Bloomberg Law
March 29, 2023, 7:31 AM

Sam Bankman-Fried Charged With Bribing Chinese Officials (4)

Ava Benny-Morrison

Sam Bankman-Fried was charged with bribing Chinese officials, adding a new dimension to the US government’s case against the FTX co-founder.

The new charge was unsealed Tuesday in a revised indictmentby federal prosecutors in Manhattan. Bankman-Fried is accused of authorizing the payment of $40 million to get Chinese officials to unfreeze accounts at Alameda Research, a Hong Kong-based trading firm affiliated with FTX, holding more than $1 billion.

According to prosecutors, the Alameda accounts were frozen in 2021 as part of a Chinese government investigation into two cryptocurrency exchanges in that country. Those exchanges were OKX and Huobi Capital, according to people familiar with the matter.

WATCH: Sam Bankman-Fried faces a new charge. Annabelle Droulers has the details.
Source: Bloomberg

A spokesman for Bankman-Fried declined to comment. When asked about the charges Wednesday at a regular press briefing in Beijing, Chinese Foreign Ministry spokeswoman Mao Ning said she was unaware of the matter.

13-Count Indictment

With the charge of conspiracy to violate the Foreign Corrupt Practices Act, Bankman-Fried now faces 13 criminal counts. He has already pleaded not guilty to several fraud charges for allegedly funneling billions of dollars from now-bankrupt FTX to Alameda and for personal expenses.

Three of his close associates, Gary Wang, Caroline Ellison and Nishad Singh, have already pleaded guilty to fraud and are cooperating with the government.

Bankman-Fried is currently free on a $250 million bail package and is due to face trial in October. He was arrested in the Bahamas, where his cryptocurrency empire FTX was based, in December and extradited back to the United States.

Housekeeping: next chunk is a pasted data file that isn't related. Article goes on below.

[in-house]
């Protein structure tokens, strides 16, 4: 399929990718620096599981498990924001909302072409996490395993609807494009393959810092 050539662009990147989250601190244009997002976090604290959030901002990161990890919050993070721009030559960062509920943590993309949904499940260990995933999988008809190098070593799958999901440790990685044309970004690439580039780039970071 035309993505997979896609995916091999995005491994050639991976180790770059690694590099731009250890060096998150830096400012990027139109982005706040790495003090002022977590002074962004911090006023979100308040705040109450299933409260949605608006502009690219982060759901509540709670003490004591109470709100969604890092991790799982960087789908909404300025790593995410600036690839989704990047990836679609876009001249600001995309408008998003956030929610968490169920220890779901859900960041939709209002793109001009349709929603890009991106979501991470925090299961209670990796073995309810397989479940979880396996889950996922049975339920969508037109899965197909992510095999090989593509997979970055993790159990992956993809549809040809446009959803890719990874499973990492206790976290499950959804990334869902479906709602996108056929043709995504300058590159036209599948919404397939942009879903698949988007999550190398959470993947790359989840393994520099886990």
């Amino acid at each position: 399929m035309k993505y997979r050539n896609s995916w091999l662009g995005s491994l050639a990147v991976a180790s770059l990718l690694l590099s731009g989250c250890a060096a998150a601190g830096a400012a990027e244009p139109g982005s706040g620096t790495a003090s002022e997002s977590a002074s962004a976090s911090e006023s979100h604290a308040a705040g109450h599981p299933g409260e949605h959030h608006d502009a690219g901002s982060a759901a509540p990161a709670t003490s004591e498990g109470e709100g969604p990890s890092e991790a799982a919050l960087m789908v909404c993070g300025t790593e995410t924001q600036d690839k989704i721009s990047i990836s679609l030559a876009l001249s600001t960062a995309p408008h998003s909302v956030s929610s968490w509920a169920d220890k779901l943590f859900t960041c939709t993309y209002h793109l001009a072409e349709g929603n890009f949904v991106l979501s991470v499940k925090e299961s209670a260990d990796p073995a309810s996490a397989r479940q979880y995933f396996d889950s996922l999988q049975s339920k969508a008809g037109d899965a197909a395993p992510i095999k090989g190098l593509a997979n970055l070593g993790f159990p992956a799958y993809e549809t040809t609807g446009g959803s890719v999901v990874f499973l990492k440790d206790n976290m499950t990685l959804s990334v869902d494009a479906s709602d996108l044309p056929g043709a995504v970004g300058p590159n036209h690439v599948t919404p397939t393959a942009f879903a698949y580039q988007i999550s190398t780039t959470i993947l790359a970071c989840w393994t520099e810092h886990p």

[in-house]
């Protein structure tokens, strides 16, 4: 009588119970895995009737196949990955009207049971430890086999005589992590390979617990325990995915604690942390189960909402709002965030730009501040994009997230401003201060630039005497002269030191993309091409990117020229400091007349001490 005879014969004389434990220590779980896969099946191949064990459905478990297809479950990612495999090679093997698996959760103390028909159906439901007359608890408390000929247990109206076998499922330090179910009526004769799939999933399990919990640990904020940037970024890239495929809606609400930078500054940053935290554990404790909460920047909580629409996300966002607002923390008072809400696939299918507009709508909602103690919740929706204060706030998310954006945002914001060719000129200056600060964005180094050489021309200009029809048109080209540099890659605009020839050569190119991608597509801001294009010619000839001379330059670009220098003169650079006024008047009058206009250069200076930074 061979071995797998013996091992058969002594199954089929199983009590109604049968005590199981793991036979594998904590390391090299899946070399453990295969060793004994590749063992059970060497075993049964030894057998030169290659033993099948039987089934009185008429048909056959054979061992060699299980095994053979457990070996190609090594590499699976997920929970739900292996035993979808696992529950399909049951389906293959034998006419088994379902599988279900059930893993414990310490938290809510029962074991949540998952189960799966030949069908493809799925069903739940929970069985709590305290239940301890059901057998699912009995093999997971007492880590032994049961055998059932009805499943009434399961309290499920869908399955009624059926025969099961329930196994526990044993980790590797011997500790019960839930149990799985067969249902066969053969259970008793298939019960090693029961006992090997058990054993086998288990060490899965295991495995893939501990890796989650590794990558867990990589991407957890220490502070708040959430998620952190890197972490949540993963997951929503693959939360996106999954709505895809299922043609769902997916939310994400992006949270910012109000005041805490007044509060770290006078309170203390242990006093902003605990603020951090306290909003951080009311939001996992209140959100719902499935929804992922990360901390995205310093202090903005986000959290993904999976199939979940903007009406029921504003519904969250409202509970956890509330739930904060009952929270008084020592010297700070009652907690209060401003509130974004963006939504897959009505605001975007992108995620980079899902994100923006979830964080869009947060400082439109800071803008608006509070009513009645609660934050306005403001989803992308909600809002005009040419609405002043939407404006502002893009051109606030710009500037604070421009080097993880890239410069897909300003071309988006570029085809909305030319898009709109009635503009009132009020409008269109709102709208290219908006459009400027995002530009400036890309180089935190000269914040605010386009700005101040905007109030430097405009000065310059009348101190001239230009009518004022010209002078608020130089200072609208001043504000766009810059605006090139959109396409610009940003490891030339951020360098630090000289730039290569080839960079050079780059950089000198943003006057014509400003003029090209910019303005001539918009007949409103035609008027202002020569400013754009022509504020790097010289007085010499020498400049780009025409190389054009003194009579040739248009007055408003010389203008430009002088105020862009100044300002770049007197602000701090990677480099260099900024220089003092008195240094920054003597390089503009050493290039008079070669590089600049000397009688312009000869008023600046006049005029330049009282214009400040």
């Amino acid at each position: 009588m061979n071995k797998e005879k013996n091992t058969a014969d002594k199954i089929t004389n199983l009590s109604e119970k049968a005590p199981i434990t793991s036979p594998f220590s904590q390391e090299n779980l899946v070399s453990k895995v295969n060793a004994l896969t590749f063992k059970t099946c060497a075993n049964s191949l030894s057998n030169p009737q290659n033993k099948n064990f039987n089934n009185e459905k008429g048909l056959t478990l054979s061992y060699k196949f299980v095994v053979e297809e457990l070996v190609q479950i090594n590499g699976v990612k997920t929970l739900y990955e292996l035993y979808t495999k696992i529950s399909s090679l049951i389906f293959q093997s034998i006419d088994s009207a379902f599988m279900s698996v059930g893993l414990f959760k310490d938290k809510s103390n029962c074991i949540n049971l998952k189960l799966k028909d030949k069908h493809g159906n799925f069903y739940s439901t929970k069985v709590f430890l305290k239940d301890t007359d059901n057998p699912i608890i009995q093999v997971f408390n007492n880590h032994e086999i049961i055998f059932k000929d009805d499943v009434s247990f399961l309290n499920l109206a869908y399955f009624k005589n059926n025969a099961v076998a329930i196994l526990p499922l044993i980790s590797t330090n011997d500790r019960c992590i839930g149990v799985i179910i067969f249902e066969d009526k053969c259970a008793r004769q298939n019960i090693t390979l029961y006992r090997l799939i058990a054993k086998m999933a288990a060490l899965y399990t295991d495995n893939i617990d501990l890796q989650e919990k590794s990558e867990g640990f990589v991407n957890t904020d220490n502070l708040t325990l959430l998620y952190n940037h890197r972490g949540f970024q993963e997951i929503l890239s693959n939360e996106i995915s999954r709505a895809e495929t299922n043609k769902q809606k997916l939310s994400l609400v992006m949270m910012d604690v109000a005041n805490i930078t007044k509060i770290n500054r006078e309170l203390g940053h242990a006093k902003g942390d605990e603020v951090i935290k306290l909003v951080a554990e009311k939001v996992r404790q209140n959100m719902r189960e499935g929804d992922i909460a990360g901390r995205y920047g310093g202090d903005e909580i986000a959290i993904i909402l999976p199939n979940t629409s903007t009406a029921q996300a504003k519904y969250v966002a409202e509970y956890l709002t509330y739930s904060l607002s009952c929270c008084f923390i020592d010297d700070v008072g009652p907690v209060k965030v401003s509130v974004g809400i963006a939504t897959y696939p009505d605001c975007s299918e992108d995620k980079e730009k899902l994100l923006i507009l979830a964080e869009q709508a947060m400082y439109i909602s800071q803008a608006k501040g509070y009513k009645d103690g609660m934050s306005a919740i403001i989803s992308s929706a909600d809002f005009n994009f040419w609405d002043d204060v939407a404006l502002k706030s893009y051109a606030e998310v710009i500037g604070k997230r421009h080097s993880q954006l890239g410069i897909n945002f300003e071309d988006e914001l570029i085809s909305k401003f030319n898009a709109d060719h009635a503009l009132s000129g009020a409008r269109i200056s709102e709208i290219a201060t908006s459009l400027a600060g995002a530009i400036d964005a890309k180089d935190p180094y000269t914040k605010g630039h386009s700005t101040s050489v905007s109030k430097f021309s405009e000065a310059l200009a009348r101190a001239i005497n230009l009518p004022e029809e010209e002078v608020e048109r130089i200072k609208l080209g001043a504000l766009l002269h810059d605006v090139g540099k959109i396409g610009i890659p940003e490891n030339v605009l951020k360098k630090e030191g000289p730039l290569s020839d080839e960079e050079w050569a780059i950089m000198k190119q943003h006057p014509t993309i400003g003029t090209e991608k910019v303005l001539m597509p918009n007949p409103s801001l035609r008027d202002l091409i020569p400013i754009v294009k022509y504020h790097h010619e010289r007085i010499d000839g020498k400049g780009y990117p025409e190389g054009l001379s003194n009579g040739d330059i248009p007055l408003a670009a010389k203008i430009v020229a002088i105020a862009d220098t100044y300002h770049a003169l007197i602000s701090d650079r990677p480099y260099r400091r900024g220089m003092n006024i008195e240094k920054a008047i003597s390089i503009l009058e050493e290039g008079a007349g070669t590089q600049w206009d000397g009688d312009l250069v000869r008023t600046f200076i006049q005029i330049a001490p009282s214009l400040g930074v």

An earlier revised indictment unsealed in February beefed up campaign-finance related charges against Bankman-Fried, a onetime major donor to Democratic political candidates. Prosecutors claimed Bankman-Fried conspired to influence US crypto regulation through donations by him and others at FTX.

Read more: Bankman-Fried Prosecutors Allege Plot to Shape Crypto Policy

According to the latest indictment, Chinese law enforcement authorities in 2021 froze Alameda trading accounts as part of a probe into a counter-party of the two exchanges.

Sam Bankman-Fried departs from court in New York, on Feb. 16.
Photographer: Stephanie Keith/Bloomberg

Along with Binance, OKX and Huobi were among the largest crypto exchanges in the world by trading volume before the Chinese government cracked down on crypto trading in 2017.

OKX and Huobi didn’t immediately respond to requests for comment on Tuesday.

Bankman-Fried and “others operating at his direction” tried to unfreeze the Alameda accounts in 2021, including by recruiting attorneys to lobby in China for the assets to be released and trying to transfer the crypto to fraudulent accounts set up on a Chinese exchange.

After months of failed attempts, prosecutors allege, Bankman-Fried directed a bribe payment in the form of cryptocurrency to be transferred from Alameda’s main trading account to a private wallet. The accounts were subsequently unfrozen and Bankman-Fried authorized the transfer of the remaining bribe.

Prosecutors allege Bankman-Fried and others sought to regain access to the assets held in Alameda accounts to fund additional trading activity.

The case is US v. Bankman-Fried, 22-cr-673, US District Court, Southern District of New York (Manhattan).

(Updates with comment from China’s Foreign Ministry.)

--With assistance from Chris Dolmetsch and Colum Murphy.

To contact the reporters on this story:
Ava Benny-Morrison in New York at;
Muyao Shen in New York at;
David Pan in New York at

To contact the editor responsible for this story:
Anthony Lin at

© 2023 Bloomberg L.P. All rights reserved. Used with permission.

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